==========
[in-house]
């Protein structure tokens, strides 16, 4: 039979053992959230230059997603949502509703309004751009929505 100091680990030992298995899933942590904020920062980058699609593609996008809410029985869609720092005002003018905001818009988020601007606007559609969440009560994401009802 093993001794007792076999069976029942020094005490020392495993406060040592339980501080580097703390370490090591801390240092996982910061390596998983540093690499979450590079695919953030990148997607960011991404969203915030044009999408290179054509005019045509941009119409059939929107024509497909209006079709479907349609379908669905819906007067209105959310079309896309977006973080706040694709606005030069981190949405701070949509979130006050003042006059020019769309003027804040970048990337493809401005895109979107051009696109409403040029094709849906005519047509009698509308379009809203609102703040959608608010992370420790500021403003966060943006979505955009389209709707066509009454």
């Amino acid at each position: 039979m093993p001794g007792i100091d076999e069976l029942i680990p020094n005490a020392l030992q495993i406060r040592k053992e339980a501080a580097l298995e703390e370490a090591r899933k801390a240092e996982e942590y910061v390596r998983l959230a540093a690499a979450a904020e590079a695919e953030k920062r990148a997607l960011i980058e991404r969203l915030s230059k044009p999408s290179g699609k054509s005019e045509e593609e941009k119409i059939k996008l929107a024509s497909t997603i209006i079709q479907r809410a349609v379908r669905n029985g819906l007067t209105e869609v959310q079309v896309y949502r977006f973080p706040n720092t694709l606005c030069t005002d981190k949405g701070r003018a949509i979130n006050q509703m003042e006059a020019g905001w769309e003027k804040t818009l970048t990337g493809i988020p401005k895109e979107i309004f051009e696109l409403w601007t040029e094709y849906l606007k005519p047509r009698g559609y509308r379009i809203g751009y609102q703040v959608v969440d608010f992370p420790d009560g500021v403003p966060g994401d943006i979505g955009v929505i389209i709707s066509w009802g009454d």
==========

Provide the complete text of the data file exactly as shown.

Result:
[in-house]
């Protein structure tokens, strides 16, 4: 039979053992959230230059997603949502509703309004751009929505 100091680990030992298995899933942590904020920062980058699609593609996008809410029985869609720092005002003018905001818009988020601007606007559609969440009560994401009802 093993001794007792076999069976029942020094005490020392495993406060040592339980501080580097703390370490090591801390240092996982910061390596998983540093690499979450590079695919953030990148997607960011991404969203915030044009999408290179054509005019045509941009119409059939929107024509497909209006079709479907349609379908669905819906007067209105959310079309896309977006973080706040694709606005030069981190949405701070949509979130006050003042006059020019769309003027804040970048990337493809401005895109979107051009696109409403040029094709849906005519047509009698509308379009809203609102703040959608608010992370420790500021403003966060943006979505955009389209709707066509009454």
């Amino acid at each position: 039979m093993p001794g007792i100091d076999e069976l029942i680990p020094n005490a020392l030992q495993i406060r040592k053992e339980a501080a580097l298995e703390e370490a090591r899933k801390a240092e996982e942590y910061v390596r998983l959230a540093a690499a979450a904020e590079a695919e953030k920062r990148a997607l960011i980058e991404r969203l915030s230059k044009p999408s290179g699609k054509s005019e045509e593609e941009k119409i059939k996008l929107a024509s497909t997603i209006i079709q479907r809410a349609v379908r669905n029985g819906l007067t209105e869609v959310q079309v896309y949502r977006f973080p706040n720092t694709l606005c030069t005002d981190k949405g701070r003018a949509i979130n006050q509703m003042e006059a020019g905001w769309e003027k804040t818009l970048t990337g493809i988020p401005k895109e979107i309004f051009e696109l409403w601007t040029e094709y849906l606007k005519p047509r009698g559609y509308r379009i809203g751009y609102q703040v959608v969440d608010f992370p420790d009560g500021v403003p966060g994401d943006i979505g955009v929505i389209i709707s066509w009802g009454d």